Families of the victims sued the shooter’s employer, a global security company, claiming it should have recognized he had become mentally unstable. Another lawsuit targeted Google, Facebook, and Twitter, claiming they were culpable for terrorists who used their platforms to radicalize the gunman.

At the time of the shooting, the incident was the deadliest mass shooting in U.S. history.

First Baptist Church of Sutherland Springs

The small church southeast of San Antonio, Texas, was transformed into a memorial just a week after the mass shooting in early November 2017. Work crews quickly gutted the interior, removed the pews, bathed the interior in white paint and set up 26 chairs representing the victims and an unborn child. The fate of the old chapel and the site of the congregation’s new home remain unclear.

The family of nine of the victims filed a claim holding the U.S. Air Force responsible for the shooting. The Air Force admitted publicly that it had failed to report the shooter’s domestic-violence record to a federal database designed to prevent dangerous people from acquiring firearms legally.

Mandalay Bay Resort

The deadliest mass shooting in modern U.S. history attracted more than a dozen lawsuits within six weeks of the attack. On October 1, 2017, 58 people died and more than 500 were wounded when a gunman at the Mandalay Bay Resort and Casino in Las Vegas opened fire on a country music festival from his suite at the resort.

Litigation will likely last for years, the Los Angeles Times reported. There will be plenty to sort out as lawyers, courts, and juries assess whether the resort, the concert promoters, and others should have done more to prevent the attack. The tragedy underscored the need for hotels owners to create and implement emergency response plans to ensure they have a documented strategy for responding to a mass shooting.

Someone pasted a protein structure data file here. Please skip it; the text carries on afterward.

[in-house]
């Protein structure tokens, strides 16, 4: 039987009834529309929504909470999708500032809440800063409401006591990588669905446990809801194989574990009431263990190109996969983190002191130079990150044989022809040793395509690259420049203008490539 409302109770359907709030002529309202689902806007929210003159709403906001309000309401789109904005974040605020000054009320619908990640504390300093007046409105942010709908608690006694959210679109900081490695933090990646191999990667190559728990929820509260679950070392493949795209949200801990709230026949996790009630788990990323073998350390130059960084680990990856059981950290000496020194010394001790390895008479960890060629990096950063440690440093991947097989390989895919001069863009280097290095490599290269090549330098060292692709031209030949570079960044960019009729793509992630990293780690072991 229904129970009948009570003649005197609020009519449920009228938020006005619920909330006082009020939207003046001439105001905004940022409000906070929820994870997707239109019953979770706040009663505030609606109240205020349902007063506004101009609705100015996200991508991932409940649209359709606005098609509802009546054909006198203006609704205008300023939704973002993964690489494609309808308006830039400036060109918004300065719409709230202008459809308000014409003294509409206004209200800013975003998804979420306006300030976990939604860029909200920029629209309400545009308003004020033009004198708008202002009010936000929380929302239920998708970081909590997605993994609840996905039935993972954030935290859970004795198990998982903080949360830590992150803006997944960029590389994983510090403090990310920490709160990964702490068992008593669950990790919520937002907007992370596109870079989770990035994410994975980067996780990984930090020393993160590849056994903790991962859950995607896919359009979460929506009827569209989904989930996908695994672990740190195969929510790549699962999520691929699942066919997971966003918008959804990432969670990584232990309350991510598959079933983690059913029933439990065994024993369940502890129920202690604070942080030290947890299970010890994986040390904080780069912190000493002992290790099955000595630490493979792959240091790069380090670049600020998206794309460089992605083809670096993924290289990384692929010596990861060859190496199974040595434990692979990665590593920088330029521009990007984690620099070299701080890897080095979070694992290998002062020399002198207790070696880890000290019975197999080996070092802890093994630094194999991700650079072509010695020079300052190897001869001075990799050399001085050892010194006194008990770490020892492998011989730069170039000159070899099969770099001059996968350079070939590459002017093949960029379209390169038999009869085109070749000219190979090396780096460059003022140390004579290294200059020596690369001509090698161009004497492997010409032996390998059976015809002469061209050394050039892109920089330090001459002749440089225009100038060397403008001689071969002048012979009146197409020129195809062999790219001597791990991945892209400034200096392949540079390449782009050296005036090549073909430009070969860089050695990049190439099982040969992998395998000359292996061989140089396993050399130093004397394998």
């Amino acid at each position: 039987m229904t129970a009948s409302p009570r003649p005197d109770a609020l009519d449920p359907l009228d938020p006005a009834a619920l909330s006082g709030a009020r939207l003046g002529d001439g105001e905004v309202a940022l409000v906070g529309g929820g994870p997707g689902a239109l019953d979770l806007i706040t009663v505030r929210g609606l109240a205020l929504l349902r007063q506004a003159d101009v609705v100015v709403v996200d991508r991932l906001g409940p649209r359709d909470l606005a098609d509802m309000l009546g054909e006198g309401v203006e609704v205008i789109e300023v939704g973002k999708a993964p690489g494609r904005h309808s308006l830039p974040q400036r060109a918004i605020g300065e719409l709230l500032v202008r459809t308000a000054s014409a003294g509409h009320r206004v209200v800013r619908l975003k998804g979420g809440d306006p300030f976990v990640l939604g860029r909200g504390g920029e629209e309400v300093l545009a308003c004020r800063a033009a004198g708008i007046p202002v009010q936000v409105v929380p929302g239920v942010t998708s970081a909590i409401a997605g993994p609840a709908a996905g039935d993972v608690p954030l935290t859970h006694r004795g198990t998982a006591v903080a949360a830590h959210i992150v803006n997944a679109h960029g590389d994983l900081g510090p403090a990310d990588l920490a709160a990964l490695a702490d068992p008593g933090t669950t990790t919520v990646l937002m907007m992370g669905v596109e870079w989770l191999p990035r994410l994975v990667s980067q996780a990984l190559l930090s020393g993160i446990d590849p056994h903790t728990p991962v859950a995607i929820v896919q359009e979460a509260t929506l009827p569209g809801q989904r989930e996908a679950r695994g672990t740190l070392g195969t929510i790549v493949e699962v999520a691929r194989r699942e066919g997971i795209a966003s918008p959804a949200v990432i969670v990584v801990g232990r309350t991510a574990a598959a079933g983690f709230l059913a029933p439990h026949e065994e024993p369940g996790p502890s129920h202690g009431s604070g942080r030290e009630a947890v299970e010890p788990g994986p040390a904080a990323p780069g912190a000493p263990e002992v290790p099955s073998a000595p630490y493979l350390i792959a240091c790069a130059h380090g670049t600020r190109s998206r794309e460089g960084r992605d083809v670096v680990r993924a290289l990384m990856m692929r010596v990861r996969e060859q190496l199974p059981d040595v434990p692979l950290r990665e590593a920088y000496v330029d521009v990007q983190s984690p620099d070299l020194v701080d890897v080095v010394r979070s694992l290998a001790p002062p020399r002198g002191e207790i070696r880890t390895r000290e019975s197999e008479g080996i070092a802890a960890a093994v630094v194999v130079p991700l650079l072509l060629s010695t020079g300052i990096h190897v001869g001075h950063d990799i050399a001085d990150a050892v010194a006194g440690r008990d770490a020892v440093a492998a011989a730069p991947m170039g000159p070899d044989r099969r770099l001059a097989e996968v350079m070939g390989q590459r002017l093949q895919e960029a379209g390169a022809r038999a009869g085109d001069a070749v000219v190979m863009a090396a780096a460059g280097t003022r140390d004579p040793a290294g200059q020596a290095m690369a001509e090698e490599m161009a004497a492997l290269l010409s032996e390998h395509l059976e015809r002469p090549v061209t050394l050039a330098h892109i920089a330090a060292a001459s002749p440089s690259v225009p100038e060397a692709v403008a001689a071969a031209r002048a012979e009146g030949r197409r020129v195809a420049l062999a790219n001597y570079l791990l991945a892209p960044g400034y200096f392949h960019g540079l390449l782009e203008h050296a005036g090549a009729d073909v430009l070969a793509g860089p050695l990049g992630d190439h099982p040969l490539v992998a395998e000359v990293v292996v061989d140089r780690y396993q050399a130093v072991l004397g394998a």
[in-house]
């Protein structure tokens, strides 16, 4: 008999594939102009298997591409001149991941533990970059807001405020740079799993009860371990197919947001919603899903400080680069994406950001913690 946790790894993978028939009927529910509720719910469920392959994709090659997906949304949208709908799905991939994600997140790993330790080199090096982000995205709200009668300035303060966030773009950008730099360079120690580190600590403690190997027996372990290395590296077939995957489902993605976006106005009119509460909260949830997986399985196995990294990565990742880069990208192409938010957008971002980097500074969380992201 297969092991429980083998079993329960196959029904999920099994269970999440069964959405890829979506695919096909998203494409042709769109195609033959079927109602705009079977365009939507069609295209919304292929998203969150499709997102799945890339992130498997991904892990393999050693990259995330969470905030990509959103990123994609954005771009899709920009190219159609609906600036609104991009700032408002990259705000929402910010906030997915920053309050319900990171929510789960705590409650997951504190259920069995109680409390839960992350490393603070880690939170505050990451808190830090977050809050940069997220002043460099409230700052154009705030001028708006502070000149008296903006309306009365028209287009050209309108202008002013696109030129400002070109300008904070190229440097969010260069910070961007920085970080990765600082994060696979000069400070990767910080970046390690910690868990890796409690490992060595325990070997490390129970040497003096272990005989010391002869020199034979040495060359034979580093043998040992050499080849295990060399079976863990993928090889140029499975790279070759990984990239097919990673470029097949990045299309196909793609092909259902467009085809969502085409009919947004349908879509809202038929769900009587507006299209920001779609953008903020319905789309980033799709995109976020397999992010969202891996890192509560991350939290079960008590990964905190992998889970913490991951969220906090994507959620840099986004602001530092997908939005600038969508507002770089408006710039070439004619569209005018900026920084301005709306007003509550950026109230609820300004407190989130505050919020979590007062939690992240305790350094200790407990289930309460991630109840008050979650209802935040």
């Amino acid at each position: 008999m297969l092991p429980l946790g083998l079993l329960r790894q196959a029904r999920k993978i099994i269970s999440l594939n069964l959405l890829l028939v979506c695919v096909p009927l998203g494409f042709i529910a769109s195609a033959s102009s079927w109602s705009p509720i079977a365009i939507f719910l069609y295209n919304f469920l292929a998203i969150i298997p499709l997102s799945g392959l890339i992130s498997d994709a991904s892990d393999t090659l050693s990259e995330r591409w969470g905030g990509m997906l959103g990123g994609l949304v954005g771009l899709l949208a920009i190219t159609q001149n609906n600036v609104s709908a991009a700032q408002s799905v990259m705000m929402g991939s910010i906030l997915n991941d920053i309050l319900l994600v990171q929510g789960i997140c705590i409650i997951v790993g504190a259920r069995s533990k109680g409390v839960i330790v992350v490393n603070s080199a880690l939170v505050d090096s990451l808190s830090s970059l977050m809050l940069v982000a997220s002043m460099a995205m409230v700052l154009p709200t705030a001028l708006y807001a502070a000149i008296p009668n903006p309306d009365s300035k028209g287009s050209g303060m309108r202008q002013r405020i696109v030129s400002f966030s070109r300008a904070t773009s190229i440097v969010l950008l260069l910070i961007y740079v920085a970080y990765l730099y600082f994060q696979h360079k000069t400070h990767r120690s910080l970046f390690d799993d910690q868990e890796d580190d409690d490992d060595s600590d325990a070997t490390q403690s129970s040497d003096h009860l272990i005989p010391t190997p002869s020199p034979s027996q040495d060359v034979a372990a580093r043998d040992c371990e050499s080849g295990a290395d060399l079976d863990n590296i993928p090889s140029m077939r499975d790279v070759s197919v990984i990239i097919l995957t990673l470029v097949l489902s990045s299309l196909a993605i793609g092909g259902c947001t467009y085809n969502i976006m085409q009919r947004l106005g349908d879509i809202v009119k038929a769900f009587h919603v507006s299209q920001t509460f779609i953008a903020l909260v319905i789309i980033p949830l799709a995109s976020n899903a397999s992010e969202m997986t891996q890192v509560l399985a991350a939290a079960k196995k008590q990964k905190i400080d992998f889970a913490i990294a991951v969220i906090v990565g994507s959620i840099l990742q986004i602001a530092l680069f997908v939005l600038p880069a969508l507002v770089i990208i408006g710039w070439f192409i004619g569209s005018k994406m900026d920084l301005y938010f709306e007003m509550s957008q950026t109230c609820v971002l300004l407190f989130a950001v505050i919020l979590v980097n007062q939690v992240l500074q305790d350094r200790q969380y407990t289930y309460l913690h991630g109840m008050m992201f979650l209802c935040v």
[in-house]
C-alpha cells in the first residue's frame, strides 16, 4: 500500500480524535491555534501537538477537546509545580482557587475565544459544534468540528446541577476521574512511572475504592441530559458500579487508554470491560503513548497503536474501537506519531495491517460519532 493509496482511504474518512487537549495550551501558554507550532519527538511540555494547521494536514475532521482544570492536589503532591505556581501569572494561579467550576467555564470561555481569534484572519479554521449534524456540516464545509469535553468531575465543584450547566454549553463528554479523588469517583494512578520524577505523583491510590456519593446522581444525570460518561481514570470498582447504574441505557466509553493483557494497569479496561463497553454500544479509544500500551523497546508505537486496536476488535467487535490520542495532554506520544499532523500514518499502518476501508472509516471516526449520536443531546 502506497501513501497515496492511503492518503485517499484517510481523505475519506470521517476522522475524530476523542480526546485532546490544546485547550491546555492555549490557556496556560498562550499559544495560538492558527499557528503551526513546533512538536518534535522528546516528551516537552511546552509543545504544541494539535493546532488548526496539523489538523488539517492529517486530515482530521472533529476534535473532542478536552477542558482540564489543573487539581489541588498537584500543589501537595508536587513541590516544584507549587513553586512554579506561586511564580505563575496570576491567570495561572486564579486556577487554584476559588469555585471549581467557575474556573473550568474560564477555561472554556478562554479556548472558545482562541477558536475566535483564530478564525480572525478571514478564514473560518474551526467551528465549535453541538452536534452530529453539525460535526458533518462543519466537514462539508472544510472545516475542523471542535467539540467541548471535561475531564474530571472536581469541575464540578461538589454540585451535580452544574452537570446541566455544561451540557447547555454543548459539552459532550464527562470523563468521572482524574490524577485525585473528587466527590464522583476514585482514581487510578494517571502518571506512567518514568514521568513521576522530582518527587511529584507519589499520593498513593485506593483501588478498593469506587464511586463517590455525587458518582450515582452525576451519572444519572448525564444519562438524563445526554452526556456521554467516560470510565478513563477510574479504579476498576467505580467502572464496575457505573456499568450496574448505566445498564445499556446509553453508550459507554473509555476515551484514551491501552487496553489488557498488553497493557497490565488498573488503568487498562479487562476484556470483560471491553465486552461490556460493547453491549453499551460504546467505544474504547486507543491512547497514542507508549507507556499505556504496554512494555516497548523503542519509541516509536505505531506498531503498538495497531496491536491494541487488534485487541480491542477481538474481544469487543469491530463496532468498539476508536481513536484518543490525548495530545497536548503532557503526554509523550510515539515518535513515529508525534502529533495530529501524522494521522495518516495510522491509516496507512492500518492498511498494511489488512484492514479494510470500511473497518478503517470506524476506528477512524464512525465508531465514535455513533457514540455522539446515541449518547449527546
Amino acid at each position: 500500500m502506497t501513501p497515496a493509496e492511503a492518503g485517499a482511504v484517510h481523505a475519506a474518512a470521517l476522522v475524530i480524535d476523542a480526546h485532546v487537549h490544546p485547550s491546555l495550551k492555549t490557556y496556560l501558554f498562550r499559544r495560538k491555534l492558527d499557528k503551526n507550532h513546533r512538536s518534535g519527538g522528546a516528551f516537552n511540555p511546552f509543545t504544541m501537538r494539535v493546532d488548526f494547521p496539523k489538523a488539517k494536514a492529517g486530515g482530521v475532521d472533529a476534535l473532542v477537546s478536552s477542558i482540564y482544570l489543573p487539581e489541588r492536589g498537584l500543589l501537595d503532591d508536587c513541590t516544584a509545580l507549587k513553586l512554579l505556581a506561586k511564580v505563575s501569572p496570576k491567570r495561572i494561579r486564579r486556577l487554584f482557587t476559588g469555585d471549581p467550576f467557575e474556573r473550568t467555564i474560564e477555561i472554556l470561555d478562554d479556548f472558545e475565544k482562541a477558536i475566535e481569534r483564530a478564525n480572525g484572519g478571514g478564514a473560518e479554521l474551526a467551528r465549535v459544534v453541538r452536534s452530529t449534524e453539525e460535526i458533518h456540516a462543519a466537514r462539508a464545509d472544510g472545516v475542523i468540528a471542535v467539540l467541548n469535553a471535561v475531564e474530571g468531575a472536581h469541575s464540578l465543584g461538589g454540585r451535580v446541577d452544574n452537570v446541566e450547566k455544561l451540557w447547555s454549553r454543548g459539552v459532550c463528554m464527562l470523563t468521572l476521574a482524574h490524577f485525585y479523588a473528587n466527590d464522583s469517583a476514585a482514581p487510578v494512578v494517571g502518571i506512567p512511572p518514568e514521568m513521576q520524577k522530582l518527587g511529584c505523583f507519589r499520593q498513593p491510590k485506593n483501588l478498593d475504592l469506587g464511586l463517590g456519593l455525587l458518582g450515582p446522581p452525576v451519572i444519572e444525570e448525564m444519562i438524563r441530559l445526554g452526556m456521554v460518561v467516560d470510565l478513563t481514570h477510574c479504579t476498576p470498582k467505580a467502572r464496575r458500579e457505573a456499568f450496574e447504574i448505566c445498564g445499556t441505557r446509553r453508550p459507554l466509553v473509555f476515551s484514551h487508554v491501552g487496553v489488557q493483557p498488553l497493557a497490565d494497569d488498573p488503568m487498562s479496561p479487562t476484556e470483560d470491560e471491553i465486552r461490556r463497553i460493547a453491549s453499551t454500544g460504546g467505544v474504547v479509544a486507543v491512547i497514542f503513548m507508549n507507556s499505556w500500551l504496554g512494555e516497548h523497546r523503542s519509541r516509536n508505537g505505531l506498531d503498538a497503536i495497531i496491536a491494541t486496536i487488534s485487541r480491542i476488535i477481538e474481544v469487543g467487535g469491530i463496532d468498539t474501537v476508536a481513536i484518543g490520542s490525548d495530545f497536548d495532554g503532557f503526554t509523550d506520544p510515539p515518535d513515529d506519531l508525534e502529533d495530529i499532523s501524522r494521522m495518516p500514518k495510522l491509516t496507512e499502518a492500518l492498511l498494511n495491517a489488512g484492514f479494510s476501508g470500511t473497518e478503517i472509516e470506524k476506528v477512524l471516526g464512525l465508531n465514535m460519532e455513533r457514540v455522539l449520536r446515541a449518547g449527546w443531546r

Confronting the risk of active-shooter liabilities

We have outlined only the most heavily publicized incidents of recent years. Hundreds of mass shootings (defined as those that injure or kill at least four people) do not get saturation coverage on the nightly news but do cause substantial harm — including the potential for court settlements reaching into the millions.

Any place where people gather can become the site of a mass shooting. And there’s no way to know when or where one will happen. That obligates organizations responsible for public areas to prepare for the worst. One way to do that is to acquire active shooter/workplace violence liability coverage like we offer at McGowan Program Administrators.

A high-quality policy provides broad coverage for litigation, business interruption, victim personal accident costs, and delivers real-time crisis management assistance to help organizations recover from active shooter trauma.

It might help to set aside thoughts of fear, grief, trauma, and remorse that accompany the thought of a mass shooting occurring — and think strictly in terms of sound risk management. A policy premium is a reasonable hedge against the high cost of a tragedy.